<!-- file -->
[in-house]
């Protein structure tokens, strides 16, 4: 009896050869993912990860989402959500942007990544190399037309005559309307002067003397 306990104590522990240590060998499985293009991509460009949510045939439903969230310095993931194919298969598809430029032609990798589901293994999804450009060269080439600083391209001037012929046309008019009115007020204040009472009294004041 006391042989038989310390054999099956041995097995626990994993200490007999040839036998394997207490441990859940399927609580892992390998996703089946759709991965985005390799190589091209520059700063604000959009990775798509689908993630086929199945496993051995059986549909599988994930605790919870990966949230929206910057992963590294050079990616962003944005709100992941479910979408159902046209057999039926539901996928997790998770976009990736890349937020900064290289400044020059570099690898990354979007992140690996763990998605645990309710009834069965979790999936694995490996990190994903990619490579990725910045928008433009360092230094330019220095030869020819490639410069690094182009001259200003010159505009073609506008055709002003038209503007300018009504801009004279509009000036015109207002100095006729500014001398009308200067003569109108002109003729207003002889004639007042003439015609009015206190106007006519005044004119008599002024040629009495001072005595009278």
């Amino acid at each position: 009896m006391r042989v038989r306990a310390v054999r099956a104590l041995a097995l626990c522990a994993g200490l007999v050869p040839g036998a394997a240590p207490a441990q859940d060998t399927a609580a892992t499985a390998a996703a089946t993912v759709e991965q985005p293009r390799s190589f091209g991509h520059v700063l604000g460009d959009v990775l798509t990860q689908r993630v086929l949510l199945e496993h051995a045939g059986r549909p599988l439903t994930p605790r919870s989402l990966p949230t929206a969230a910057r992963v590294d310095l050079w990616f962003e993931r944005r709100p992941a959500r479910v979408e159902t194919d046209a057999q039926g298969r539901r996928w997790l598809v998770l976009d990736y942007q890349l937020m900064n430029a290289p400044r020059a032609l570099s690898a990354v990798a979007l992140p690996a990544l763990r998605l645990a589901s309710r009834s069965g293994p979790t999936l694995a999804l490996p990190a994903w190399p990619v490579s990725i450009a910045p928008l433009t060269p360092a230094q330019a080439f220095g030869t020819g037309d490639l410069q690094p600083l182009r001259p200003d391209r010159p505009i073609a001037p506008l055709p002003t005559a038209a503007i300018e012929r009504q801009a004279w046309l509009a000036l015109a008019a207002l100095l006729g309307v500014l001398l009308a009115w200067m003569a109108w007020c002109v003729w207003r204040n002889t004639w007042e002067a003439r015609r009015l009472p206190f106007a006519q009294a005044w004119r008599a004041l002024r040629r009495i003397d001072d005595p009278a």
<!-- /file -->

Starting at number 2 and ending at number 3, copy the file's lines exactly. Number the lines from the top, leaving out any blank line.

């Protein structure tokens, strides 16, 4: 009896050869993912990860989402959500942007990544190399037309005559309307002067003397 306990104590522990240590060998499985293009991509460009949510045939439903969230310095993931194919298969598809430029032609990798589901293994999804450009060269080439600083391209001037012929046309008019009115007020204040009472009294004041 006391042989038989310390054999099956041995097995626990994993200490007999040839036998394997207490441990859940399927609580892992390998996703089946759709991965985005390799190589091209520059700063604000959009990775798509689908993630086929199945496993051995059986549909599988994930605790919870990966949230929206910057992963590294050079990616962003944005709100992941479910979408159902046209057999039926539901996928997790998770976009990736890349937020900064290289400044020059570099690898990354979007992140690996763990998605645990309710009834069965979790999936694995490996990190994903990619490579990725910045928008433009360092230094330019220095030869020819490639410069690094182009001259200003010159505009073609506008055709002003038209503007300018009504801009004279509009000036015109207002100095006729500014001398009308200067003569109108002109003729207003002889004639007042003439015609009015206190106007006519005044004119008599002024040629009495001072005595009278």
């Amino acid at each position: 009896m006391r042989v038989r306990a310390v054999r099956a104590l041995a097995l626990c522990a994993g200490l007999v050869p040839g036998a394997a240590p207490a441990q859940d060998t399927a609580a892992t499985a390998a996703a089946t993912v759709e991965q985005p293009r390799s190589f091209g991509h520059v700063l604000g460009d959009v990775l798509t990860q689908r993630v086929l949510l199945e496993h051995a045939g059986r549909p599988l439903t994930p605790r919870s989402l990966p949230t929206a969230a910057r992963v590294d310095l050079w990616f962003e993931r944005r709100p992941a959500r479910v979408e159902t194919d046209a057999q039926g298969r539901r996928w997790l598809v998770l976009d990736y942007q890349l937020m900064n430029a290289p400044r020059a032609l570099s690898a990354v990798a979007l992140p690996a990544l763990r998605l645990a589901s309710r009834s069965g293994p979790t999936l694995a999804l490996p990190a994903w190399p990619v490579s990725i450009a910045p928008l433009t060269p360092a230094q330019a080439f220095g030869t020819g037309d490639l410069q690094p600083l182009r001259p200003d391209r010159p505009i073609a001037p506008l055709p002003t005559a038209a503007i300018e012929r009504q801009a004279w046309l509009a000036l015109a008019a207002l100095l006729g309307v500014l001398l009308a009115w200067m003569a109108w007020c002109v003729w207003r204040n002889t004639w007042e002067a003439r015609r009015l009472p206190f106007a006519q009294a005044w004119r008599a004041l002024r040629r009495i003397d001072d005595p009278a």